does this say release #55 or #65? I can't read it!

That was the end of my notes, before the Sandman called me to sleep. I didn't finish the contents of the bottle, but I think I got it. That's what it was, that's what it is, good beer, go drink it.

Sixpoint Resin

Sixpoint Resin Double IPA. 9.1 % ABV. 103 IBU.


Clear, bright golden coloring, big ivory head that settles down quickly.

Aroma is all kinds of citrus, big hop bitterness, all the things that the hophead yearns for, really. Lemon and lime and orange rind. Pine needles and flower pedals. Kinda nice.

In the mouth, a burst of hoppy goodness. All the citrus, all the pine, and all the sticky resin-y hop flavor you're looking for.  Lean-ish body. Light malt character. This is where the hops shine, and shine they do. Big, bright, and busting out. Lasts long in the finish.

This one is right on the money. Can't find a flaw at all. Go out and drink it.

Thursday, December 24, 2015

Toppling Goliath Pompeii India Pale Ale

Pompeii India Pale Ale, brewed and bottled by Toppling Goliath Brewing Company, Deborah, Iowa.

Hazy, cloudy, yet bright golden in color, pure ivory head, creamy and lush, leaving lace, looking great.

Aroma is burst with citrus, pine and tropical fruit notes. Big, bright, and booming. Spreading zesty sunshine up into the nasal cavities and beyone. I dig it.

In the mouth: More brightness, more beauty, more yum. Clean, smooth, and full of tasty hoppiness, without a lot of bitterness. Sunshine-y and ever-so tasty. Mmm, mmm, mmm. Easy-going and utterly delightful. Ah, my goodness. Medium-bodied, light bitterness, beautiful fruit factor.

I won't read the label to you. I tire of typing. It's an over-ripe and over-wrought scenario involving the  volcanic eruption at Pompeii and the mosaics that existed there. Because, I presume, Mosaic is the hops here, and it is delicious as ever in this. Here's what they say on the website. 

Good IPA, go drink it.

Sunday, December 20, 2015

Odell Friek

Odell Friek, ale with cherries and raspberries, aged in oak barrels. Alc. by Vol. 6.9% ABV. Odell Brewing, Fort Collins, Colorado.

This is one I'm really late on, I admit it. But the plain and simple reason is that when I see the $17 price tag, no matter how appealing it sounds or how much I love the brewery, I back away. With very few exceptions. Well, I finally decided to take the plunge. What's the worst that could happen? Let's jump on in and drink this one.

Bright ruby red coloring, slim, soon-gone head.

Aroma: fruity and funk. Raspberries are first in the nose, sweet cherries come up from behind. Hints of oak barrel coming through.

Tasting it: Boom! Wildness starts it off, barrel aging adds the oak. Tastes exactly like it is: a blend of framboise and kriek lambics, or if not "lambics", the closest we can get without being in Belgium. It's bright, fresh, ending on a dry note, and exceptionally refreshing.

Great stuff, done well, just as I knew Odell would do. At that price, I wouldn't return to it too often, but if you can spend the cash, do.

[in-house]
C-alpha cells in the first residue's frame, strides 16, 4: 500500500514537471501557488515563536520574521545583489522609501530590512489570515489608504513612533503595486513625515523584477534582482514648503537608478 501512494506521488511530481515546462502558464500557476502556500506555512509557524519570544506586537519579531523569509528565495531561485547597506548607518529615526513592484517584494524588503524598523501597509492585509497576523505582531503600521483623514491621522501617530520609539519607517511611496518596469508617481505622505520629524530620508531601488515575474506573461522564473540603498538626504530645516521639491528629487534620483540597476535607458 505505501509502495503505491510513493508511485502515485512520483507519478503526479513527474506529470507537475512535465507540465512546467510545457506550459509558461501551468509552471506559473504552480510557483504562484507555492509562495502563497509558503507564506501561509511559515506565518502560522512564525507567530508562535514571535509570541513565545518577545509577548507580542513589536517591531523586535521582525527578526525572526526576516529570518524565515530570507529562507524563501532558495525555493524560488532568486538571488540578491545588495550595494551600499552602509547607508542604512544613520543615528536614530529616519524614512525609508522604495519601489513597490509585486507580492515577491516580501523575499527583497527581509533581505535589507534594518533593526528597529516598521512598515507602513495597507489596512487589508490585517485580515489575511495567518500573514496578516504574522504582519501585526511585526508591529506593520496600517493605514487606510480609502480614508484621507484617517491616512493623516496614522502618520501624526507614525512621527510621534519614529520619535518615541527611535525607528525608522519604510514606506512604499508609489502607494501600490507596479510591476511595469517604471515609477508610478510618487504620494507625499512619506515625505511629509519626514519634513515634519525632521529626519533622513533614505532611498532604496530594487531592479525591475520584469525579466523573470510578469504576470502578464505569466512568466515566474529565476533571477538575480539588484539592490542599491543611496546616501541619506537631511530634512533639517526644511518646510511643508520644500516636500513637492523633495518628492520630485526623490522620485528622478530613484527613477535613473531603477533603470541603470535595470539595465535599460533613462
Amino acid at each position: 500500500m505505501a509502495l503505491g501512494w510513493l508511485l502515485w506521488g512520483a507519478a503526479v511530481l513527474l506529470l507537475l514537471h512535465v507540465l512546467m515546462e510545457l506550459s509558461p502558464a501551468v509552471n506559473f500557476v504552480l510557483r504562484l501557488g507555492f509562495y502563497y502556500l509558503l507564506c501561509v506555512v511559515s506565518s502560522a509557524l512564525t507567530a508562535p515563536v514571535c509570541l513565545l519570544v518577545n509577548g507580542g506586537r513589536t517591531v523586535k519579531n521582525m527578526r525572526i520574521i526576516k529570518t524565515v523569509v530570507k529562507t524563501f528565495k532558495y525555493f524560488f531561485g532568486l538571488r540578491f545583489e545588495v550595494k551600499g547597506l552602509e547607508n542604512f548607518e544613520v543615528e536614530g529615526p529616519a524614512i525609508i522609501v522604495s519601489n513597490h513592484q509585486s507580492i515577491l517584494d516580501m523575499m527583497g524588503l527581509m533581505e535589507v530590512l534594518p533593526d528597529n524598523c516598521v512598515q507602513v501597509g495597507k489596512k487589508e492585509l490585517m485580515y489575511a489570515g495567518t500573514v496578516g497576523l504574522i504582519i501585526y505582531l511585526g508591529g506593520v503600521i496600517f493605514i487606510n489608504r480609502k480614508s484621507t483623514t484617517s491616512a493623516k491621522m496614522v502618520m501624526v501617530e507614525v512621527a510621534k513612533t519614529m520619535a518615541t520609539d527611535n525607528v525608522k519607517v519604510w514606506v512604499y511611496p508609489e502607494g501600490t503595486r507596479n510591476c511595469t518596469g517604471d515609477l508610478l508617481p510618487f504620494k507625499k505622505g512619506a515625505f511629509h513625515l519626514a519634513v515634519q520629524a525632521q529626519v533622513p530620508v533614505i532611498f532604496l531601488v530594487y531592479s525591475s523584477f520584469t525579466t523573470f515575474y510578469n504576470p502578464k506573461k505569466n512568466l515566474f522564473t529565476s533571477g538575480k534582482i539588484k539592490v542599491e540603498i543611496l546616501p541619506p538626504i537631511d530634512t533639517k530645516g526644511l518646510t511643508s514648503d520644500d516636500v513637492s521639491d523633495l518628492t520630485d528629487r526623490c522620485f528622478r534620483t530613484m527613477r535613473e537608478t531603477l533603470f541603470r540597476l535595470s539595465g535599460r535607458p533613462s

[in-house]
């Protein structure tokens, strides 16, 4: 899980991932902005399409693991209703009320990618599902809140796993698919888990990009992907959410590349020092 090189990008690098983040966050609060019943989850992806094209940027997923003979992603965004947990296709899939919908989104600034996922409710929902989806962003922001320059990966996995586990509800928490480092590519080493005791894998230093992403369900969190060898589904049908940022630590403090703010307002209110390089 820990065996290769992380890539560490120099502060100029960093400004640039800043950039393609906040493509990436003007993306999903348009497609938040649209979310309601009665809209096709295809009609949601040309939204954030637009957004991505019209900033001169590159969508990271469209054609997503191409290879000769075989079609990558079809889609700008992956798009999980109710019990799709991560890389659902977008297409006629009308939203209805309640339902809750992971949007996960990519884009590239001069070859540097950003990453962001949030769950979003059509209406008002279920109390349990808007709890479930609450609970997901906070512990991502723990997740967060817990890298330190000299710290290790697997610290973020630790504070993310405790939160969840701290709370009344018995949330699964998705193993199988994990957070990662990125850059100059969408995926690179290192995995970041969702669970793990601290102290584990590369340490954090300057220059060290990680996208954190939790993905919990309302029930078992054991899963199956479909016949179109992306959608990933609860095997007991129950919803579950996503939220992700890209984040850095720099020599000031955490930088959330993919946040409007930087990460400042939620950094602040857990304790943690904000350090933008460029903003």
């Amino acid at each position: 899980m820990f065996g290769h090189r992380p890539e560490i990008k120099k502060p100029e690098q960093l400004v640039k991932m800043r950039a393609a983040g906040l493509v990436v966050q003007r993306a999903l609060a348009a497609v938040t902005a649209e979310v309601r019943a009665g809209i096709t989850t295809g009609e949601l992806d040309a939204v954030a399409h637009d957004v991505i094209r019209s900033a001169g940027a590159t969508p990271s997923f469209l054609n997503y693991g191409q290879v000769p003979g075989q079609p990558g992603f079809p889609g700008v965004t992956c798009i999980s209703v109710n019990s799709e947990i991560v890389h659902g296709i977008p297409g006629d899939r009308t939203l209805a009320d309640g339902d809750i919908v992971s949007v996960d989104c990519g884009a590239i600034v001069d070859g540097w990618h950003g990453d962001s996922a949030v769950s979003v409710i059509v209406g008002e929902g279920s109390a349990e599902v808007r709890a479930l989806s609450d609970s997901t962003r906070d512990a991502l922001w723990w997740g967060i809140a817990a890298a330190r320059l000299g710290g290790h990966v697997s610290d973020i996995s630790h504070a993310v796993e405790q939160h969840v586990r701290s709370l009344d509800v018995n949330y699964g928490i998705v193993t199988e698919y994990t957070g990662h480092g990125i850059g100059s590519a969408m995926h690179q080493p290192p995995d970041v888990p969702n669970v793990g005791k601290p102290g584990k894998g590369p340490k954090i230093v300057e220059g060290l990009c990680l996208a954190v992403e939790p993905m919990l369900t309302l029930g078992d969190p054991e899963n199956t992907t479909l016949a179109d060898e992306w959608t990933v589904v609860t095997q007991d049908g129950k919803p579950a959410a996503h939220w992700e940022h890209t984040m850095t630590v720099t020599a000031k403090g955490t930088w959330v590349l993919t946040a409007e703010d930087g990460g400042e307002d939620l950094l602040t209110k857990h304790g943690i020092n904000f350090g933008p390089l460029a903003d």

Friday, December 18, 2015

Sixpoint Global Warmer

Six point Global Warmer. 7.0% alc. by vol. 70 IBU. Six point Cycliquids. (Not sure what that means. Okay, I get it now: "seasonals.") Formulated by the mad scientists, Sixpoint Brewery, Brooklyn, New York.

Clear, bright amber/bronze coloring, prodigious level of foam, slow to drift down, leaving some lace.

Aroma is potent, pithy, and powerful. Some would say, but not I, "dank." Rich, fruity esters, major bitterness.

In the mouth: very smooth, loads of malt in this, Bitterness is easily matched by sweet, lush malt. Plenty of fruit, a little spicy, lots of warmth, a little toasty.  Beautiful. A gorgeous blend. Pressed to name a style, I'd call it a winter IPA. A hoppy winter ale. Something. Whatever it is, it drinks down a dream, and, yeah, it's good.

Wild Ginger Original Alcoholic Ginger Beer

Sometimes the Sample Man has a question for me. "What would you like?" he asks. I answer: "All of them. Bring me all of the beers, for I will drink them. Bring me the beers I might not like, bring me the beers I may not order from you. If you can bring them, please do."


So he brought me this, and so I must drink it. 12 fl. oz. 4% Alc. by Vol. Brewed and bottled (though I have a can) Wild Ginger Brewing Company, La Crosse, Wisconsin.

Clear, dark amber coloring, no head at all.

Hot and spicy aromatics, lively, very ginger-y. Nothing but ginger-y.

Taste: sweet, almost sickeningly so, with ginger flavor smothering over all. Hot stuff. Too much of the ginger, nothing else in it to bring about any kind of joy. But that's if you're looking for something beer-like. This is a boozed-up version of the soft drink known as ginger beer. And just as I didn't care for the idea of an alcoholic root beer, this one brings me no pleasure, either. It's isn't exactly horrible, but I just wonder why it exists.  Does anyone really want this?

He'Brew St. Lenny's The Immaculate Collaboration Belgian-style Double Rye IPA

The regular Bittersweet Lenny's is a double Rye IPA, this one is Belgian-style. Right up my alley. A collaboration beer that mark the inauguration of Schmaltz's first real, true, genuine brewery.

Clear, bright burgundy red coloring, big creamy head that drifts down eventually, leaving lace. Looking good.

Spicy aromatics, rich and fruity, bold and in the Belgian mold. Sweet, fruity, funky. Just a little bitter. I like it.